Organic, high-protein cat food vs. dry kibble


My neighborhood pet store recommended an organic, high-protein canned diet for my cat. Can't I just leave dry food out for him?


Some cats, like some people, are blessed with an active metabolism or the ability to self-regulate their food intake. And then there’s the rest of us.

Obesity is a very common problem in cats, affecting approximately 40 to 50% of cats seen in veterinary hospitals. People often don’t even realize their cat is overweight, or think it’s cute. (I’ve heard all the excuses — “the shelter said he’s part Maine Coon,” “it’s her long fur,” and “he’s just a big cat” being among my favorites.) Unfortunately, obesity increases your cat’s risk for a number of feline health problems, ranging from inability to properly groom herself to diabetes.

Why are so many cats overweight? Sedentary indoor life styles certainly don’t help, but an increasing body of evidence is pointing towards inappropriate diet as the main culprit. While it’s hard to beat free-choice feeding of dry food for convenience, it’s likely the perfect recipe for making cats gain too much weight.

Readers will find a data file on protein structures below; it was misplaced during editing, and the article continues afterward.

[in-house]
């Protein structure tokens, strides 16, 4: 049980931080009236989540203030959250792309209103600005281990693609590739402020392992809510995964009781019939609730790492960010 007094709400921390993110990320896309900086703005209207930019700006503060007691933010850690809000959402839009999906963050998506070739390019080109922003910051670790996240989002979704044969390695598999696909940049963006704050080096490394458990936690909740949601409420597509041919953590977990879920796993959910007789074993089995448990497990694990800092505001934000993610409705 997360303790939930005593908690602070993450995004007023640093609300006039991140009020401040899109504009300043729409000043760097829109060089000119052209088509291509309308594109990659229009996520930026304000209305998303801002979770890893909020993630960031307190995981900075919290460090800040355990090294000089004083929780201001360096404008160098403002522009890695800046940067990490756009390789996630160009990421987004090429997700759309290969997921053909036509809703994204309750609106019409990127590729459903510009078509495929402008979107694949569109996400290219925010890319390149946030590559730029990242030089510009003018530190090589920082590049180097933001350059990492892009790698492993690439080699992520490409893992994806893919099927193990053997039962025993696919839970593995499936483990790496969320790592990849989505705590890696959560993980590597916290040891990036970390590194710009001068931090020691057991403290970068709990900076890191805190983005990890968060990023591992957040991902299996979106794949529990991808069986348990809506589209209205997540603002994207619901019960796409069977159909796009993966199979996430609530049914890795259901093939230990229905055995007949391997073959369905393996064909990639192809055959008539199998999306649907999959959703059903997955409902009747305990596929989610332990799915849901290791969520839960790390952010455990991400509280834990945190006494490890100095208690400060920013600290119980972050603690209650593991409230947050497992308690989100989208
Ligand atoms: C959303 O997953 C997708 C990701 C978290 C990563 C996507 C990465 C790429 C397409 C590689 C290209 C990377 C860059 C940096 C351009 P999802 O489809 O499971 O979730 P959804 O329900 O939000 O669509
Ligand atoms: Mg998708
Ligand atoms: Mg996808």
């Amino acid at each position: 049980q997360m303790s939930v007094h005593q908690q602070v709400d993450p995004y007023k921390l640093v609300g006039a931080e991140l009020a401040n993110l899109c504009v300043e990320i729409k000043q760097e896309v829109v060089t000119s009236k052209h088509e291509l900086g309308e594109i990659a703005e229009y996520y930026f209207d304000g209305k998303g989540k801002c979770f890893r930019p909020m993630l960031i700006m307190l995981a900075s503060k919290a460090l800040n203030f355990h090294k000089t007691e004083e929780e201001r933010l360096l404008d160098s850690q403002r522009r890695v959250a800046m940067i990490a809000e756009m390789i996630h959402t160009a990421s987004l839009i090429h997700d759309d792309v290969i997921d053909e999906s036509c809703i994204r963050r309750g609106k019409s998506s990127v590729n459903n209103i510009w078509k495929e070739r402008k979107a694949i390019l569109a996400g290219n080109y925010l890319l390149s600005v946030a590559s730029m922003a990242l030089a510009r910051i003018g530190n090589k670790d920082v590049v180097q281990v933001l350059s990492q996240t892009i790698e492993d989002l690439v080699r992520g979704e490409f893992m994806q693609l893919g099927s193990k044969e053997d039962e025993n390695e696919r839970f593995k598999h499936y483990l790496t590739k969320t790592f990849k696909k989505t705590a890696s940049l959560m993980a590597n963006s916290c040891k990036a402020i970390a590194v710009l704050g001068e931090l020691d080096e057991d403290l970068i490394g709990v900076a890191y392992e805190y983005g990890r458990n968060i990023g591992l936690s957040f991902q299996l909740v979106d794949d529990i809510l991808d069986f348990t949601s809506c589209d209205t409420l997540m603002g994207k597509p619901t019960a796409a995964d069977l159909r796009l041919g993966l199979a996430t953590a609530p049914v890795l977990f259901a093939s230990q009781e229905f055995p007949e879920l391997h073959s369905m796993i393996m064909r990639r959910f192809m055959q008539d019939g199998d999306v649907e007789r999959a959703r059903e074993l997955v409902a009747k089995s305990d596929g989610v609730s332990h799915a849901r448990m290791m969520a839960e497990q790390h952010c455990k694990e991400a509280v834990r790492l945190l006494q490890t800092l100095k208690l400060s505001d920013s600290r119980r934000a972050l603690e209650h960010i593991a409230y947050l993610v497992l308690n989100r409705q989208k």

Cats are “obligate carnivores,” which means they need to eat an animal protein-based diet, rather than one high in carbohydrates. Canned food, organic or not, typically has a much better protein-to-carbohydrate ratio than dry kibble, as well as a greatly increased water content, which can also be beneficial for urinary tract problems. Also, canned food facilitates feeding portioned meals, rather than at-will grazing, which gives the humans in household more control over the calories their cats consume.

Before making the switch, be sure to talk to your veterinarian. Higher protein diets can be contraindicated for certain medical conditions, such as chronic kidney disease. Also, severely restricted diets may put your cat at risk for a serious liver problem called hepatic lipidosis, so discuss the best amount to feed for your cat to achieve (or maintain) a healthy body weight.